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Posted by on Oct 28, 2019 in International, Iraq, ISIS, Syria, Terrorism, Turkey | 0 comments

On the death of Abu Bakr Al-Baghdadi

This is a good piece on the death of Abu Bakr Al-Baghdadi. Bush did a fine job taking out Abu Musab Al-Zarqawi. Obama did a fine job taking out Osama Bin Laden. Trump did a fine job taking out Baghdadi. US soldiers – especially Special Forces – and US intelligence did a heroic job in each case.

And yet, the enemy kept coming back, morphing into something new. The origins go back before the Iraq invasion, obviously. Bin Laden and Al-Zawhiri got their start in Afghanistan in the 1980s, inspired by Sayd Qutb in the 1960s. The history of mutating violent jihadism, the hydra of terrorism that never really goes away, is well-known. There were important new iterations with each step. For ISIS it was the existence of a “Caliphate” and the slick usage of social media to prey upon alienated people worldwide much like white nationalists do.

The Caliph was wiped out by our Kurdish allies a year ago. The same Kurdish allies did the hard work in recapturing ISIS territory and in providing intelligence for US Special Forces to hunt Baghdadi down in Turkish-controlld Idlib. That’s right: Turkish-controlled Idlib. It’s almost like Turkey was nod-nod-wink-wink sheltering Baghdadi just like Pakistan’s ISI was sheltering Bin Laden. How else did Baghdadi get over to Idlib, which is nowhere near the old “Caliphate.” And now we have abandoned those Kurdish allies so the Turks can ethnically cleanse them. Which takes us back to this piece: The forever war.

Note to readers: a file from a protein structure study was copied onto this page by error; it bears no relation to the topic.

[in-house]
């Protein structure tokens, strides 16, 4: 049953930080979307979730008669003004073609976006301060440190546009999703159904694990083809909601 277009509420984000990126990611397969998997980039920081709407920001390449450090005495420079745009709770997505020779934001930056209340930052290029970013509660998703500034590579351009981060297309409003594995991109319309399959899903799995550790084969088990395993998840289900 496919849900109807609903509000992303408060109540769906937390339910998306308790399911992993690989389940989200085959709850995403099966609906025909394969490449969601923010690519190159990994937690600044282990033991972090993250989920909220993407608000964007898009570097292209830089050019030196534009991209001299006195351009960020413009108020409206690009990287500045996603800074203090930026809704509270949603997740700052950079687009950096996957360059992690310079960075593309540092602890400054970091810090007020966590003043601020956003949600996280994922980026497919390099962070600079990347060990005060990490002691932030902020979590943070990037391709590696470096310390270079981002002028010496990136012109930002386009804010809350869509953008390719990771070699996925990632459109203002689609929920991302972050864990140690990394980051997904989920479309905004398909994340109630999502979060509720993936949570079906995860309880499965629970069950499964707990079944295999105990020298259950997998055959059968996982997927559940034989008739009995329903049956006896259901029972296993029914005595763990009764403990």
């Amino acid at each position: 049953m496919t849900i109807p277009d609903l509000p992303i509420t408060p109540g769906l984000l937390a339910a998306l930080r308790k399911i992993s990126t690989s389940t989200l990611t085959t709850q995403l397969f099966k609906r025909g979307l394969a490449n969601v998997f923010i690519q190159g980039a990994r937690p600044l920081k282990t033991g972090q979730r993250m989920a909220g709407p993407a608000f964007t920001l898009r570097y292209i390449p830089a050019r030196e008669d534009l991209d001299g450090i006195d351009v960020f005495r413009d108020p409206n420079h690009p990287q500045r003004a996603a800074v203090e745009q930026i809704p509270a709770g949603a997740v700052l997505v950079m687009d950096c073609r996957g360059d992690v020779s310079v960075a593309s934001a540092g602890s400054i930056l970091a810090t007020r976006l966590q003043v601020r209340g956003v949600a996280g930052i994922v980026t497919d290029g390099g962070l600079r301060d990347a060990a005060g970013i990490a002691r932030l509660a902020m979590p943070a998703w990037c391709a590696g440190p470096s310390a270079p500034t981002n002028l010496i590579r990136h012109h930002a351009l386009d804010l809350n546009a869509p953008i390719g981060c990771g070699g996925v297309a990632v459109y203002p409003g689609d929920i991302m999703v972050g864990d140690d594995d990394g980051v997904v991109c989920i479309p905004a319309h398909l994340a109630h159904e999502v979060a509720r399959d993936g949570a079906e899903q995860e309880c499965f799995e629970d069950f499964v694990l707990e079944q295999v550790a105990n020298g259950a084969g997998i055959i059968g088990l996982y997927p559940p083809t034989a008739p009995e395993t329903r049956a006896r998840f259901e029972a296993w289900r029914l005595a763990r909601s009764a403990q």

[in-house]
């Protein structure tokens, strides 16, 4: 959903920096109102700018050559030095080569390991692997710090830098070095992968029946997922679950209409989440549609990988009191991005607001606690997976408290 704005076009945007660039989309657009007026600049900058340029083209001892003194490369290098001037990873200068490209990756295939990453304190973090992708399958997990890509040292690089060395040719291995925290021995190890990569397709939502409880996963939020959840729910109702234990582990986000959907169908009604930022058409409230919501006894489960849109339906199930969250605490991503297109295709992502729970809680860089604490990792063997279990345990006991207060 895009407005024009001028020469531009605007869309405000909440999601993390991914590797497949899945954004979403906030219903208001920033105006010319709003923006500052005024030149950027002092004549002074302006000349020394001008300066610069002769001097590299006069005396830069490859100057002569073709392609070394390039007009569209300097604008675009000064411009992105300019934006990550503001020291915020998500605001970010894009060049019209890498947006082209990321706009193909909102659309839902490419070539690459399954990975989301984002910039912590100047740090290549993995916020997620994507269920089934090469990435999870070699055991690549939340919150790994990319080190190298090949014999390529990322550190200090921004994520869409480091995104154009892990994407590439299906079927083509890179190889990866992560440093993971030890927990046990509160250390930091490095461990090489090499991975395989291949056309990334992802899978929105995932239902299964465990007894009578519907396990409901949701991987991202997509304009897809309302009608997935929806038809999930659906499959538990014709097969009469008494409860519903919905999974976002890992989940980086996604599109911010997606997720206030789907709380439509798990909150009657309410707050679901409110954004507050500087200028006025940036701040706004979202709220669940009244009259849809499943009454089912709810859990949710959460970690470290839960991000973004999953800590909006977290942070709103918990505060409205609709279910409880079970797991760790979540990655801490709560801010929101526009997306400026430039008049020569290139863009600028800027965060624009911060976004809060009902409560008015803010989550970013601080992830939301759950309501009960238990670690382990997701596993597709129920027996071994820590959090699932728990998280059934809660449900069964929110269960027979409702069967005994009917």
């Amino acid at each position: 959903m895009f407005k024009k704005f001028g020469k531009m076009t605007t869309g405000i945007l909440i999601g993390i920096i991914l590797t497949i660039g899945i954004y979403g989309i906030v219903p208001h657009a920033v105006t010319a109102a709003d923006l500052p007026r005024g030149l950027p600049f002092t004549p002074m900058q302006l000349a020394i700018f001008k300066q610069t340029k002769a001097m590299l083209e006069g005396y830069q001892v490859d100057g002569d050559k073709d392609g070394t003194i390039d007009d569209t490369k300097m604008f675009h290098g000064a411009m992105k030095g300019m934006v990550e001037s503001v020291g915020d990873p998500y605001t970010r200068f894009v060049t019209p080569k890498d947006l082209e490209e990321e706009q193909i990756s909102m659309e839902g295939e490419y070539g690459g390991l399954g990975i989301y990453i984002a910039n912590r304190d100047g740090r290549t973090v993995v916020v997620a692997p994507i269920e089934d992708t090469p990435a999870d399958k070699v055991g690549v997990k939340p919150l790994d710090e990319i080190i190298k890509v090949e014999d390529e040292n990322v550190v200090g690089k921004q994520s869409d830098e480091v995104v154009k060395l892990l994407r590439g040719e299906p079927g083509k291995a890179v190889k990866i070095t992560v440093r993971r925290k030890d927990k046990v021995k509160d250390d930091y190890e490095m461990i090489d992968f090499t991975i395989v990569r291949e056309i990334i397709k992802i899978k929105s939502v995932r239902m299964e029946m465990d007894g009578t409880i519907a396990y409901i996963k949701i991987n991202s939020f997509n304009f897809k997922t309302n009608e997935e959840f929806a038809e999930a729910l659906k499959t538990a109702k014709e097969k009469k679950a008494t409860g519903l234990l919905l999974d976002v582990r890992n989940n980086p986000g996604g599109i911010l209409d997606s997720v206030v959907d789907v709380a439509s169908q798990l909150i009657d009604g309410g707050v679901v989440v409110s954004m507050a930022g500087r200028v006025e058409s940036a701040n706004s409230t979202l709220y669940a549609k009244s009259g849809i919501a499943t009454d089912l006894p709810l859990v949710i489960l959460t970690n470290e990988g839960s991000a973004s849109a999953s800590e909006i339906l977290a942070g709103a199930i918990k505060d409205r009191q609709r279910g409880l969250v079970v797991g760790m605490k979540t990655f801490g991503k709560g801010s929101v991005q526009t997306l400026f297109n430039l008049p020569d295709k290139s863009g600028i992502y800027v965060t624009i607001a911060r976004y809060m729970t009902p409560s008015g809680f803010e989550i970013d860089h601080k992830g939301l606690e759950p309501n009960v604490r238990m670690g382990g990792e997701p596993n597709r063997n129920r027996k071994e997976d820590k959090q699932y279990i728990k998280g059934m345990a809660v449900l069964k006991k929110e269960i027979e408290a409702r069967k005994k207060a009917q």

Is there an answer to the underlying root causes? Sure, but it means abandoning US “strategic” priorities in the region, whether oil, Israel, shipping lanes, “democracy”, water rights, natural gas pipelines, you name it. And yet, yanking back from existing commitments creates a vacuum filled by even worse terrorists. A bipartisan, multi-generational quagmire. Big powers fill up the vacuum and experiment with weapons and slogans of mass death. It’s Lebanon in the 1970s, the eastern European Bloodlands between 1930 and 1945, the Balkans a century ago, China’s Taiping Rebellion of the 1860s or the Paraguayan War of the same decade that annihilated a whole country (not to mention the US Civil War), civil wars in Kongo-Angola, Benin and Senegambia in the 1700s that fueled a trans-Atlantic slave trade, or the decaying remains of the German Holy Roman Empire in the 1600s, which produced its own global refugee crisis (including emigration to North America). Each crisis was exploited by extremists. Usually rival extremists, with predatory regimes eager to secure its piece of the pie.

There are no easy answers, but there should be no illusions either that these perpetual crises will be solved with a targeted assassination, regional peace deal or strong man who takes charge. It will take some more imagination.